Journal Club Slides

Report
JAMA Pediatrics Journal Club Slides:
Glove Use to Prevent Infections in
Preterm Infants
Kaufman DA, Blackman A, Conaway MR, Sinkin RA. Nonsterile glove
use in addition to hand hygiene to prevent late-onset infection in
preterm infants: randomized clinical trial. JAMA Pediatr. Published
online August 11, 2014. doi:10.1001/jamapediatrics.2014.953.
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Introduction
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Background
– Late-onset infections commonly occur in extremely preterm infants and
are associated with high rates of mortality and neurodevelopmental
impairment.
– Hand hygiene alone does not always achieve the desired clean hands,
as microorganisms are still present >50% of the time.
– Remaining colony-forming units on hands after hand hygiene may be a
significant exposure to preterm infants.
– Some retrospective studies have shown that glove use after hand
hygiene may further decrease infections compared with hand hygiene
alone.
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Study Objective
– To determine if nonsterile glove use after hand hygiene before all
patient and intravenous catheter contact, compared with hand hygiene
alone, prevents late-onset infections in preterm infants.
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Methods
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Study Design
– Prospective, single-center, randomized clinical trial.
– Duration of ≥4 weeks until patient no longer has venous access (central
or peripheral).
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Setting
– Neonatal intensive care unit.
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Participants
– Birth weight <1000 g and/or gestational age <29 weeks.
– <8 days old.
– 175 eligible infants, of whom 120 were enrolled.
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Methods
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Outcomes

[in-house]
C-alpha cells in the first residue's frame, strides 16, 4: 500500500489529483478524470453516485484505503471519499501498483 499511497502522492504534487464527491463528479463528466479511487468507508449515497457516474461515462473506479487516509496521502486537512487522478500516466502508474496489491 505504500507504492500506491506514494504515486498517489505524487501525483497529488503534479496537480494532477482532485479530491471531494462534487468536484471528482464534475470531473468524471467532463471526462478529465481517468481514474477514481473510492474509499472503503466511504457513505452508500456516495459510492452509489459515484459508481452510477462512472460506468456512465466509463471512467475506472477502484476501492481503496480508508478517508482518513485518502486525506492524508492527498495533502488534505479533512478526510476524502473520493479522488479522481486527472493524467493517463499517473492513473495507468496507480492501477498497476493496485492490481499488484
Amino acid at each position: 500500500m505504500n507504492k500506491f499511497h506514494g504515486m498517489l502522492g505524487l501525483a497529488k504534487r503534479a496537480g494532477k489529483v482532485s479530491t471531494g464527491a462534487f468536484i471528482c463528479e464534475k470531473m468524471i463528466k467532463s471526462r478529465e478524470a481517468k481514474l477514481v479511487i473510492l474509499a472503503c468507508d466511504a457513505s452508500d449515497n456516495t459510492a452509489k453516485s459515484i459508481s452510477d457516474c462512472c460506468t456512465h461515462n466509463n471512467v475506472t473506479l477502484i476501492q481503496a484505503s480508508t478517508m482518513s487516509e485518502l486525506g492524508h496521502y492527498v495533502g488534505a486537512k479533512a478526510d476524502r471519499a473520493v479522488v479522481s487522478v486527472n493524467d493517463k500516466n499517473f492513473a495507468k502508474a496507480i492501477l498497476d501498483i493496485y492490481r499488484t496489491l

– Primary: ≥1 episode of late-onset (>72 hours of age) infection in the
bloodstream, urinary tract, or cerebrospinal fluid or necrotizing
enterocolitis.
– Secondary: Infection-related data, mortality, other neonatal
morbidities.
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Methods
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Limitations
– Single-center study and may be affected by local infection control
practices.
– Sample size was based on a higher incidence of infections than
were observed in the control group, so it was underpowered for
the primary outcome.
– Aim of study was to have >90% compliance with hand hygiene
rates.
– Parents had the choice to use gloves or not use gloves if their
child was randomized to group A (group with nonsterile glove use
after hand hygiene).
– There is a possibility that if hand hygiene, glove use by parents,
and study protocol compliance were higher, infection rates may
have been lower in 1 or both groups.
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Results
Primary and Secondary
Infection-Related
Outcomes
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Results
Difference in
Proportions Between
Groups With 95% CIs
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Comment
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Nonsterile glove use after hand hygiene prior to patient and catheter contact